40. Son of Big Foot

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The direct-to-video animation market had a dry spell last year, with no real major clunkers reaching theaters, but this carryover from 2017 was the only major animated direct-to-video film that was getting any kind of talk. It’s an absurd idea that’s not handled well, more animation that’s not entirely impressive, and a story that doesn’t really take advantage of how insane the premise sounds. It comes off like no one knew how ridiculous this setting was and played it entirely straight. The only major reason to watch this movie is to get a few friends together and grab a few beers to have a night full of laughs. Yeah, that’s not really a positive endorsement.

39. Netflix’s Godzilla Trilogy

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At first, I was going to make them take individual spots on the list, but they only work as one big movie, and they all are terrible. Clunky CGI, a boring drawn-out story, too much focus put on the humans, not enough monsters and giant monster action, and it had the wrong writer to craft a story that was worthy of Godzilla. I know some people love these three films, but I really can’t stand them. To me, this trilogy showed everything that was bad about both anime and the king of monsters. I already reviewed it, so you can check the review out on my website, but I would rather watch giant monsters duke it out Pacific Rim-style next time than what we got with this trilogy.

38. Sherlock Gnomes

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The real reason why this film is up this “high” on the list is because while the marketing for this film was awful, the two leads from the previous film were side characters in their own sequel, and the story as a whole is clunky and soulless, I could understand actually watching this film again. Honestly, it turned into a “better” movie because of how bad the marketing was, and how those jokes were only there in the trailer. There are a few solid performances, like Depp’s Sherlock, and the 2D animated sequences were easily the best part of the film. Sadly, outside of Elton John, no one really cared or wanted this movie to be made. Luckily, Sherlock Gnomes won’t be Paramount’s biggest animation blunder this decade, which, as of writing this, goes to Wonder Park.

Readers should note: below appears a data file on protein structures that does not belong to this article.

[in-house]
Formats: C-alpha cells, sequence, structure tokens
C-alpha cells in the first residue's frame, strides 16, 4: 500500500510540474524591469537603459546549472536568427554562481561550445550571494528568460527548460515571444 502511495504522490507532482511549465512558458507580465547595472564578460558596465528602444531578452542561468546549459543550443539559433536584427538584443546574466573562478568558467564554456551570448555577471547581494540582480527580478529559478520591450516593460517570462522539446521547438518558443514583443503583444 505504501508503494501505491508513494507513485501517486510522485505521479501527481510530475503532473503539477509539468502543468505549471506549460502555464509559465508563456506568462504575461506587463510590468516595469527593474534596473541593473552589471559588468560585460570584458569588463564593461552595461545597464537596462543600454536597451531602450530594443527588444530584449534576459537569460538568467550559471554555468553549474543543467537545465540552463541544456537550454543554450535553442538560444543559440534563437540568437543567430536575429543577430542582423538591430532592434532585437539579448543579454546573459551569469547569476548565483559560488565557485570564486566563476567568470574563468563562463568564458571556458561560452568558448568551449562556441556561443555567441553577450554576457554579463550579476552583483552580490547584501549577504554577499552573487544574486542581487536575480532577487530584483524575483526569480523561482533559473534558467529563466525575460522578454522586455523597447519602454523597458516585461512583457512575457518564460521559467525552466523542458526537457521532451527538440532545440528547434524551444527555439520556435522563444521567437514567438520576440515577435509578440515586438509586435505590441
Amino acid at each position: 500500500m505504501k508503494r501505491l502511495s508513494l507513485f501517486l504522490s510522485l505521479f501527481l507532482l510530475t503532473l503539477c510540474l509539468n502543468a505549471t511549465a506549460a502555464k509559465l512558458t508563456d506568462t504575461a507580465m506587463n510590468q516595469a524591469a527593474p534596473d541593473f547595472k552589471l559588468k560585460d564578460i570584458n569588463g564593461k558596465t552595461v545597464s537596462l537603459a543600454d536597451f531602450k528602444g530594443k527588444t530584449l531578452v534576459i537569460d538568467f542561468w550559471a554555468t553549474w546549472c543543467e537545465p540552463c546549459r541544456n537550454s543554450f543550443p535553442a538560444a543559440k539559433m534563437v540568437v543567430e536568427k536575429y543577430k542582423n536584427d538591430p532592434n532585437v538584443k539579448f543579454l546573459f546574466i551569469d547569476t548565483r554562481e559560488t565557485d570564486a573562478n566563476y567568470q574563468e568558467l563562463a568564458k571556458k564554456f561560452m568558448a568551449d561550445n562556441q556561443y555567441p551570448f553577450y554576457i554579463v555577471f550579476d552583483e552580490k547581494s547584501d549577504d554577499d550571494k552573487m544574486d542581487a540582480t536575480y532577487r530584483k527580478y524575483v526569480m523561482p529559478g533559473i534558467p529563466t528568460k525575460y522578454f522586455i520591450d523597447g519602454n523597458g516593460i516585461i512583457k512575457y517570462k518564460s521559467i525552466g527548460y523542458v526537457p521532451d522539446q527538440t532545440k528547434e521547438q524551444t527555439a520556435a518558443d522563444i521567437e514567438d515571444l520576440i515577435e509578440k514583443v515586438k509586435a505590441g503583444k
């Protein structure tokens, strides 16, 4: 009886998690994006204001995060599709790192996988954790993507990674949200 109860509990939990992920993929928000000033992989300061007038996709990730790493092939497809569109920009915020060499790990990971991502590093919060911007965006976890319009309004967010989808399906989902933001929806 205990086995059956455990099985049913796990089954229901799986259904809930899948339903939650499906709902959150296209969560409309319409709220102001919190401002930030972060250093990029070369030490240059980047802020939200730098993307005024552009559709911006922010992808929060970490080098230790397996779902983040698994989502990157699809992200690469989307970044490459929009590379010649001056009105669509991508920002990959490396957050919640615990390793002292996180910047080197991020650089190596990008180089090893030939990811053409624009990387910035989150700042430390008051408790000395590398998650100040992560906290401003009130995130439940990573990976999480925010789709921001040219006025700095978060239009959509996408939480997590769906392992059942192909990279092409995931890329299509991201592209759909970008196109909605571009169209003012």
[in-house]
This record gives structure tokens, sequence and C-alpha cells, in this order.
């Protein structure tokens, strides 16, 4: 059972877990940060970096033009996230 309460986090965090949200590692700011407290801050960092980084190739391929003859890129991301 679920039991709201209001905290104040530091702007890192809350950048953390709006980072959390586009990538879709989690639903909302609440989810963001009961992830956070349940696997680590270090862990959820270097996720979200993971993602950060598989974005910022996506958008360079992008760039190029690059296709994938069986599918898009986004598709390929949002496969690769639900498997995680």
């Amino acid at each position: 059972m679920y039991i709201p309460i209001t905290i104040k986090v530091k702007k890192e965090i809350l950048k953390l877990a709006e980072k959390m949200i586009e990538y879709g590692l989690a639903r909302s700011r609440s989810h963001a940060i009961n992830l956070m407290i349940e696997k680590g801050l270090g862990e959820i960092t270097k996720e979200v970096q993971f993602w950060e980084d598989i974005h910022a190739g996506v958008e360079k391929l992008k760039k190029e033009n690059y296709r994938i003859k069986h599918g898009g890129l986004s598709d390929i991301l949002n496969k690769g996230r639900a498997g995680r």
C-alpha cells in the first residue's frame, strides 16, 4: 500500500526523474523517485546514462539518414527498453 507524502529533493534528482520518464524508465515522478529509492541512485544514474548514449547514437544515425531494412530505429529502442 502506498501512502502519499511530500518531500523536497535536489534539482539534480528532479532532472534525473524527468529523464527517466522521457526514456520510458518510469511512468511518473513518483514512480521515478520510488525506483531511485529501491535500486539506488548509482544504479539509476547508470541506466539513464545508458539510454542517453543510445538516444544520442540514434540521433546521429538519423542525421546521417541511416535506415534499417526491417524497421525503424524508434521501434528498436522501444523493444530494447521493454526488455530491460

37. Scooby Doo & Batman: The Brave and the Bold

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I don’t really talk about Scooby Doo on this site, but it’s mostly that I am avoiding the mountain of direct-to-video and the mediocre live-action films. I had to talk about this one as it combines the Scooby gang with the iteration of Batman that combined action and comedy. While I was amused and entertained somewhat, I felt like this film didn’t really know how to balance it out. It couldn’t focus enough on either the Batman or the Scooby Doo element to make either part feel cohesive. It felt more like an average episode of either show. Still, it had a few decent moments and some good voice performances. Check it out if you want, but you aren’t missing much if you don’t. At least it’s not that Tom & Jerry and Willy Wonka and the Chocolate Factory film.

36. Have a Nice Day

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Ah, yes, the Chinese “animated” film that caused a stir at Annecy 2017, and then was quickly forgotten. It’s a shame too, because I was very intrigued by the dialogue and the characters. It had some great dark comedy bits, and while the animation was limited, you could still feel the tension during certain scenes. I do wish this had more animation to it, and the ending didn’t just happen abruptly with no real conclusion, but it’s an interesting film nonetheless.